I did it

Here's me and my wookie, I mean bunny. It was such a day! I was euphoric at finding rabbits straight out of my dreams. They are the embodiment of "warm and fuzzy." I held them close and felt so perfectly satisfied.

I brought home this doe who is almost three, her baby buck who was born last October, and the father, who is also around three. Daddie was not part of the plan, but he is so magnificent, and the owner was short on cage space, so I took advantage of her desperation! These rabbits make my heart skip to look at them.

Then the euphoria shifted a little bit to fear, because the doe is just terribly matted. It will take me the better part of a day, or maybe five, to get her clipped. I've got no skill at clipping rabbits, and was hoping to learn under less dire conditions. I'm freaked out at how bad her little behind is, matted all to hell and covered in poo. It's not ideal, but much better than not finding her, or have her be culled (the other option, I learned). Is it that hard to find homes for bunnies? The other two have just a little bit of matting, but nothing like her.

I've learned already that the bedding they sell at the pet supply stores is no good for angoras. The little bits get stuck in their wool and it looks disastrous after just a few minutes. From what I see so far, I'm also very skeptical of this house-rabbit, litter-box training prospect. I've got them provisionally set up in these kinds of things. I put down scrap bits of linoleum to cover the wood floor. I'm pretty sure that they are going to have to be outdoors and elevated, and soon!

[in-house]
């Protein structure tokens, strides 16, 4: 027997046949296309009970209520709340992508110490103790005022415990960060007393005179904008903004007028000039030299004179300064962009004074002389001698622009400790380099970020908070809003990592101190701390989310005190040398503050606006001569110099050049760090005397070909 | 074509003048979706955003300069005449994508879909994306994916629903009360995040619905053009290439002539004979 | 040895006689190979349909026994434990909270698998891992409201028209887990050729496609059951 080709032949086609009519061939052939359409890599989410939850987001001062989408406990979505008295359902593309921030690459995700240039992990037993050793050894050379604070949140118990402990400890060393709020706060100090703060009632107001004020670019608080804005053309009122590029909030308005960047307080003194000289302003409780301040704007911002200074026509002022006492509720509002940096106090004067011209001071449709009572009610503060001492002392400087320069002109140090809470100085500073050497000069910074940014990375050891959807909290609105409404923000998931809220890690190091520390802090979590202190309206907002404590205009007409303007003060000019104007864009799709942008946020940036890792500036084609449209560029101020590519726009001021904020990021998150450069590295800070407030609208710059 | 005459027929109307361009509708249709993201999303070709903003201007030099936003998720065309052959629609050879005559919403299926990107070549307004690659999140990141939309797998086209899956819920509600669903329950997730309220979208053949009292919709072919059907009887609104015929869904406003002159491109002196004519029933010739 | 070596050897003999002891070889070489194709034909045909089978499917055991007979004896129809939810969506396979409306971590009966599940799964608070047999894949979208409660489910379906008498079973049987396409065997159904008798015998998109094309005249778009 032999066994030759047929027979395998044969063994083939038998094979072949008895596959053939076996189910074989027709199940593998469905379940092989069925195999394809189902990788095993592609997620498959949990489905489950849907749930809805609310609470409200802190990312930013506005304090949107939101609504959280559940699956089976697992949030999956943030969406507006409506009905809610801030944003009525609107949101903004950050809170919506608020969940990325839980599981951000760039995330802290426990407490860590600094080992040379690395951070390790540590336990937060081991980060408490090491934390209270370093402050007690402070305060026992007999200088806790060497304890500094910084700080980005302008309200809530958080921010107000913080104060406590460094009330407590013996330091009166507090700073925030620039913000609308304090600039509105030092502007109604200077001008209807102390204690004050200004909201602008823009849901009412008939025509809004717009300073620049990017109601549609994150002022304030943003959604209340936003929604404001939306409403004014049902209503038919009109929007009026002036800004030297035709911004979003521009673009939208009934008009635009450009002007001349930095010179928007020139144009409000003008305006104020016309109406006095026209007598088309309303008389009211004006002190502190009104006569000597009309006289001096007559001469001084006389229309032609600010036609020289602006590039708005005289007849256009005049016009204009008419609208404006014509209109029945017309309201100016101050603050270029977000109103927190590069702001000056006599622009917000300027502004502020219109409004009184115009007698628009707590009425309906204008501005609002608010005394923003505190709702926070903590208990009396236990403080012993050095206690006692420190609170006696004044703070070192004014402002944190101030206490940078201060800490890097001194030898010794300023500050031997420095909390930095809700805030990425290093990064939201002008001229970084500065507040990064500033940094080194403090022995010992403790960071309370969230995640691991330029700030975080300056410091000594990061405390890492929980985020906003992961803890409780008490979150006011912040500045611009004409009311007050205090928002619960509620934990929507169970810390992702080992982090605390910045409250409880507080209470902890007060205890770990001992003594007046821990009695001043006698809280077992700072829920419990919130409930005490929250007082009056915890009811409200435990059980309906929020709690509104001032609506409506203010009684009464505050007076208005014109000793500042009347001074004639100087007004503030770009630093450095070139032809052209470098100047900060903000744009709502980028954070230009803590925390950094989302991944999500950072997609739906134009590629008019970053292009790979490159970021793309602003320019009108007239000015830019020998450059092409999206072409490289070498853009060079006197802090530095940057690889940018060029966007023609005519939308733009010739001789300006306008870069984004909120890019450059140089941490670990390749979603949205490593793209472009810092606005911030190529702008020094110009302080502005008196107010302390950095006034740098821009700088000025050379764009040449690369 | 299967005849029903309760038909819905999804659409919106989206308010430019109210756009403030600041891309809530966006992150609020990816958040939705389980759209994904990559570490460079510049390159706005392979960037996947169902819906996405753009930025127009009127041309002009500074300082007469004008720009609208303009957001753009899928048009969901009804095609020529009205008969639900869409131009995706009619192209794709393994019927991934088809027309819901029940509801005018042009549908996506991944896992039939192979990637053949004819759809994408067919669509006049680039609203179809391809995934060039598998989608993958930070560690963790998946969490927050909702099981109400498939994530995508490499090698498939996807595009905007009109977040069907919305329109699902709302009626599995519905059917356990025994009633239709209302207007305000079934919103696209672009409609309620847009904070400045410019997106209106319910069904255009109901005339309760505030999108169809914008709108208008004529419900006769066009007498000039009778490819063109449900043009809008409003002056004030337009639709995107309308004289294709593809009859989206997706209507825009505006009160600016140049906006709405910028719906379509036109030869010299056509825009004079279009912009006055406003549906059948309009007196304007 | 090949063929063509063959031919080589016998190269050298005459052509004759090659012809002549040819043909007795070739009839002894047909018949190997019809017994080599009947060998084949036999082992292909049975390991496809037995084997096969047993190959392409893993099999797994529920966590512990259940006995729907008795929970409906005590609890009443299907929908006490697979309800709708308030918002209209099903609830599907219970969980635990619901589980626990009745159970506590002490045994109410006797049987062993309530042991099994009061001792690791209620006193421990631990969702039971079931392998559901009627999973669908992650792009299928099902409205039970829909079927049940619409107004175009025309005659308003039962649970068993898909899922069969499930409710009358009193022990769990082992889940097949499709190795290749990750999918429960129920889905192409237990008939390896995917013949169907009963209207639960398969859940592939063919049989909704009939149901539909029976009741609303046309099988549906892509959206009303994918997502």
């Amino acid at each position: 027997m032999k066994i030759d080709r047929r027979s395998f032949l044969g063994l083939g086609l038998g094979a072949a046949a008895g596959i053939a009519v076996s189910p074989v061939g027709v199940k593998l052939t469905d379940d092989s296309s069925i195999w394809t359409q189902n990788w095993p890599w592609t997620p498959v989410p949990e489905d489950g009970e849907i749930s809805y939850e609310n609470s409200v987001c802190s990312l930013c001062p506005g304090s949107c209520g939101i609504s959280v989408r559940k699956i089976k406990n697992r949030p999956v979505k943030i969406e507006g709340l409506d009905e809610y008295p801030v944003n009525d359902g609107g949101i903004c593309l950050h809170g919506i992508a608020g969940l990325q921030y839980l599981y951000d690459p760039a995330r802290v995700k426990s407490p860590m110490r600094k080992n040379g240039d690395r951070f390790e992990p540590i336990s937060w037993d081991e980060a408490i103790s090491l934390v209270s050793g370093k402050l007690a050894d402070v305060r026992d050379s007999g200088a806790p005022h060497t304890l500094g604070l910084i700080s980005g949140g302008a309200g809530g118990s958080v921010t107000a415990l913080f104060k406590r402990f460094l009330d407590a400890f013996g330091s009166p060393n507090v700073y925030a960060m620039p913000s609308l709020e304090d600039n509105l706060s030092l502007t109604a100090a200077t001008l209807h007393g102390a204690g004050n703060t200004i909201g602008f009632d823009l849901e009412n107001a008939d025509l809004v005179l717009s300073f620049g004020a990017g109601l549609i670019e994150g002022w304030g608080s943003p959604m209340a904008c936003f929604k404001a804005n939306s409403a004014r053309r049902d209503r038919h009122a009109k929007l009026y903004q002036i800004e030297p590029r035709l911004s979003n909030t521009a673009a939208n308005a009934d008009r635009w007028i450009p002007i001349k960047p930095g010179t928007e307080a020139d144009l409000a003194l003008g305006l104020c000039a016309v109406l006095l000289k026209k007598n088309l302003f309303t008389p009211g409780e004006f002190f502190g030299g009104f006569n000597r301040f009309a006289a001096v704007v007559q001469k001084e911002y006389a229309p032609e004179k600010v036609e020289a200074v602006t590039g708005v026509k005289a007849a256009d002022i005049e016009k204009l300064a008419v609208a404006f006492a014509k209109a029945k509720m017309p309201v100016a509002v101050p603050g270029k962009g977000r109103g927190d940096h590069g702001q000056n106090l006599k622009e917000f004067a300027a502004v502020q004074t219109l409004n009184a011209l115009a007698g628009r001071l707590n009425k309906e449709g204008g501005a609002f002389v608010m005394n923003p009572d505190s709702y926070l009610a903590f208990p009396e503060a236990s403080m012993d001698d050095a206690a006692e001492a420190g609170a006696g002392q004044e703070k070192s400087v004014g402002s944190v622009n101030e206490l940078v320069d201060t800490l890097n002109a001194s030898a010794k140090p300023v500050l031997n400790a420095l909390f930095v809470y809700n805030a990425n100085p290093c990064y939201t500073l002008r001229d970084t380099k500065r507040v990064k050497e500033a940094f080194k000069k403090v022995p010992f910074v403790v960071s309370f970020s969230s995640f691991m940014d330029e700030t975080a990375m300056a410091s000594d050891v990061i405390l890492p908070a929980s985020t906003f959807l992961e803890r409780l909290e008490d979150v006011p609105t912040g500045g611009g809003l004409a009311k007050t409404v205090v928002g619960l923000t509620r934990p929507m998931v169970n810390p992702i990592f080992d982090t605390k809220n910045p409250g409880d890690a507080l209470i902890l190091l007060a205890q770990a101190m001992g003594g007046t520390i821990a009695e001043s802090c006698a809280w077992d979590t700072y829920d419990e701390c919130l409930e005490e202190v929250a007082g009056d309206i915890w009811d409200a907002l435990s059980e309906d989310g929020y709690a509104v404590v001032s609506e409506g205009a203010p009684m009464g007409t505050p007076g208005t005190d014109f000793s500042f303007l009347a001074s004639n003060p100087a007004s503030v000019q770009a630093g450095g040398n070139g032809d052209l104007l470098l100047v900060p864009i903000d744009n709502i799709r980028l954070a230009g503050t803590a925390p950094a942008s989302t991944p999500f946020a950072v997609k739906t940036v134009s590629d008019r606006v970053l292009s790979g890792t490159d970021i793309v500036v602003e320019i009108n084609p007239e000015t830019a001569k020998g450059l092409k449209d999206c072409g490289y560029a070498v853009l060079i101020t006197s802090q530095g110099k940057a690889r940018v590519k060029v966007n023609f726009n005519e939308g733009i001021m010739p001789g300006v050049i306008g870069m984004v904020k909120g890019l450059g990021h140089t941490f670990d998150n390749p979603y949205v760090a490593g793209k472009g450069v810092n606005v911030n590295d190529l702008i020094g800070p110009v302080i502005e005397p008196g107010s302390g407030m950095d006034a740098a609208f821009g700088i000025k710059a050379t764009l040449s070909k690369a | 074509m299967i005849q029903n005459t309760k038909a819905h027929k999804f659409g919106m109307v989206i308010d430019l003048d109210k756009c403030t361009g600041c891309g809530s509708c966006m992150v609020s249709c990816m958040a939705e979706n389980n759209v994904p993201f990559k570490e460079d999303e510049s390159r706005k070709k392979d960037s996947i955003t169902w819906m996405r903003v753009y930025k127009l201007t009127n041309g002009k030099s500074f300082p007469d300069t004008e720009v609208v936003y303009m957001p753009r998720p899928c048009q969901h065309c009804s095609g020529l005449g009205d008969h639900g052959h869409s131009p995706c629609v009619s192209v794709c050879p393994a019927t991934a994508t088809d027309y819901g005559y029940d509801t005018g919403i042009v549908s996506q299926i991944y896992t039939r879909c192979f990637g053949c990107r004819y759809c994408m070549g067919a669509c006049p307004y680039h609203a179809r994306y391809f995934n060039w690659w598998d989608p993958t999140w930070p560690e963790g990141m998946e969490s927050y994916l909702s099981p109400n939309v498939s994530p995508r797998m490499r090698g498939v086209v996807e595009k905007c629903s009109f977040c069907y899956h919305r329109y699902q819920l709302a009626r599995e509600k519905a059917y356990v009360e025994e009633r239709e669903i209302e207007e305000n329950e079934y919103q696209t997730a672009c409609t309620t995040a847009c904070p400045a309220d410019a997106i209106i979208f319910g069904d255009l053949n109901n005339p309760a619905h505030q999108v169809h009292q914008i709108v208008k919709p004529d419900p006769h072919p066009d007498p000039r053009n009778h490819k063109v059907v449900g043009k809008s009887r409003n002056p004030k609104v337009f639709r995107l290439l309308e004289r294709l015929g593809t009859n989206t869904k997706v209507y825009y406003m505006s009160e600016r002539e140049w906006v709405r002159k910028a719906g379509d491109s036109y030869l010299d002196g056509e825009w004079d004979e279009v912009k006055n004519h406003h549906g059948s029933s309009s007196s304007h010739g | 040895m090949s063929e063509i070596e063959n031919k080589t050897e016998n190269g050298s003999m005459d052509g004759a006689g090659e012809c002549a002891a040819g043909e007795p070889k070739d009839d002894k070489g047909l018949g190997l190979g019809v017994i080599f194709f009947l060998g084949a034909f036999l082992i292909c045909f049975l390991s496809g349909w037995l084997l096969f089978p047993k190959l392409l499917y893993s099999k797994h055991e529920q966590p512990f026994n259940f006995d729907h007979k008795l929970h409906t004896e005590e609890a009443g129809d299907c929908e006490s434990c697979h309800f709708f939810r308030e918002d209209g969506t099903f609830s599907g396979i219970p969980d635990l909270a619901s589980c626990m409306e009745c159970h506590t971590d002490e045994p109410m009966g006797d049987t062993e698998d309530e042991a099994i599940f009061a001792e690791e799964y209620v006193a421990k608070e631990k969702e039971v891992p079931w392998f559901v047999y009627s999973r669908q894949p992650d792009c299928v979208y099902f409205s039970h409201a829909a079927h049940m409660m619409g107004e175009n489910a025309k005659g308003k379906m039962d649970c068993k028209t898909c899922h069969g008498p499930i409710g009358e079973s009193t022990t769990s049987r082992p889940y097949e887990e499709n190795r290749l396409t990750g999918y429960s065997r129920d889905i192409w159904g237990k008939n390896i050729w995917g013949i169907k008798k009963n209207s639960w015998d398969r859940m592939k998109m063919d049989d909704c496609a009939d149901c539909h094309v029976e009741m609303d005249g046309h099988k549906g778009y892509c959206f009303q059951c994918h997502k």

Tonight I'm cold, tired and my eyelashes are full of fuzz (do contact lens or mascara wearers ever have trouble with angoras?) The bunnies are active, and they seem happy. I feel anxious with getting them set up and taken care of. I'll make proper introductions tomorrow.


  1. Congratulations! That bunny looks huge! Are you sure you didn't get sold a fat cat?

  2. It may be a cabbit? Have you heard of those? I have had people swear to me that they're real, not just legend. This breed of angoras is typically pretty big (8 lbs or so) and they aren't even the "Giant" breed! You'll see soon though that this rabbit is mostly hair. At least two pounds of her hair is now on my kitchen table, and we have a long way to go.

  3. Wow what a cute fuzzball! I can't wait to see more pictures!

  4. Congratulations Jere! And yes contact lense wearers have difficulty with angora :-) but I think you already found your answer! They are lucky to have found you. Don't feel like you need to do all the clipping in one sitting. I've clipped many a dirty butt and it is un-nerving. The bunz are forgiving. I've found the small sized spring loaded Fiskar scissors to be my most favorite tool. IF you can find someone to help hold the bunny if they are wiggly that can help with those troublesome areas. My Giant coat got terribly matted and I've been working on her gradually. With the weather conditions sometimes it is hard for me to keep up. Winter seems like it should be a good time for angora coats but I find it the most difficult. I think my barn gets too much condensation and coats matt and I don't have time to groom them when it is super cold because I"m busy keeping them watered and fed. You will be a great bunny Mom!